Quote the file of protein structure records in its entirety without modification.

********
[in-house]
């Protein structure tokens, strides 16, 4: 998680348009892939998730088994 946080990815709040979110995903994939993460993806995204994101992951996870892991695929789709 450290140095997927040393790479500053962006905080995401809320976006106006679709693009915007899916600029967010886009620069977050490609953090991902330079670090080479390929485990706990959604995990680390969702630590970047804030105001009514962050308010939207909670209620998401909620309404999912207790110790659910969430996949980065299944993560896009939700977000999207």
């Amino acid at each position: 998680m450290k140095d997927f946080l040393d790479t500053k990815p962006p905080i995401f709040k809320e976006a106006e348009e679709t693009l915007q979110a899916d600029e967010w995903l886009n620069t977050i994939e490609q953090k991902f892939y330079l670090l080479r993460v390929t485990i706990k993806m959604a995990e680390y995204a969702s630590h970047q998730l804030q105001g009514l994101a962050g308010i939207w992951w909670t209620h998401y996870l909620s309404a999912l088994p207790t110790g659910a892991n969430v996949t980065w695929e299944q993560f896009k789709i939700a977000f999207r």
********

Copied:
[in-house]
């Protein structure tokens, strides 16, 4: 998680348009892939998730088994 946080990815709040979110995903994939993460993806995204994101992951996870892991695929789709 450290140095997927040393790479500053962006905080995401809320976006106006679709693009915007899916600029967010886009620069977050490609953090991902330079670090080479390929485990706990959604995990680390969702630590970047804030105001009514962050308010939207909670209620998401909620309404999912207790110790659910969430996949980065299944993560896009939700977000999207």
């Amino acid at each position: 998680m450290k140095d997927f946080l040393d790479t500053k990815p962006p905080i995401f709040k809320e976006a106006e348009e679709t693009l915007q979110a899916d600029e967010w995903l886009n620069t977050i994939e490609q953090k991902f892939y330079l670090l080479r993460v390929t485990i706990k993806m959604a995990e680390y995204a969702s630590h970047q998730l804030q105001g009514l994101a962050g308010i939207w992951w909670t209620h998401y996870l909620s309404a999912l088994p207790t110790g659910a892991n969430v996949t980065w695929e299944q993560f896009k789709i939700a977000f999207r």